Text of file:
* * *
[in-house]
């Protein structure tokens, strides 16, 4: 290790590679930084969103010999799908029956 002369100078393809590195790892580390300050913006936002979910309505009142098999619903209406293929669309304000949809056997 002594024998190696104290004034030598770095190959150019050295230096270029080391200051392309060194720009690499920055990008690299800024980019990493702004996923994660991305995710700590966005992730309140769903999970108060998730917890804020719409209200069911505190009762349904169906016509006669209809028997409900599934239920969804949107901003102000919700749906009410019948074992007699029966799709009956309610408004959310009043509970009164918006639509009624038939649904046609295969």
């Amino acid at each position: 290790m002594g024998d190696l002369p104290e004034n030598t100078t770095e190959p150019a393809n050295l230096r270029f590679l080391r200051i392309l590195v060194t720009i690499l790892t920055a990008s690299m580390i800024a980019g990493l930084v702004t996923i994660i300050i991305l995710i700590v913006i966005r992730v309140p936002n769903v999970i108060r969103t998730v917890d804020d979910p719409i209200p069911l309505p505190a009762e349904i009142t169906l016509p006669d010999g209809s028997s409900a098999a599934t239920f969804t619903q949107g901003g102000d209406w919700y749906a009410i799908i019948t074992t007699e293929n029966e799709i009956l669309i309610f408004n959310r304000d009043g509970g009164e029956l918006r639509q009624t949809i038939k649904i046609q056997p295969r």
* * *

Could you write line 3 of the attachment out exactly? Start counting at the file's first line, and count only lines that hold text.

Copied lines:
């Amino acid at each position: 290790m002594g024998d190696l002369p104290e004034n030598t100078t770095e190959p150019a393809n050295l230096r270029f590679l080391r200051i392309l590195v060194t720009i690499l790892t920055a990008s690299m580390i800024a980019g990493l930084v702004t996923i994660i300050i991305l995710i700590v913006i966005r992730v309140p936002n769903v999970i108060r969103t998730v917890d804020d979910p719409i209200p069911l309505p505190a009762e349904i009142t169906l016509p006669d010999g209809s028997s409900a098999a599934t239920f969804t619903q949107g901003g102000d209406w919700y749906a009410i799908i019948t074992t007699e293929n029966e799709i009956l669309i309610f408004n959310r304000d009043g509970g009164e029956l918006r639509q009624t949809i038939k649904i046609q056997p295969r």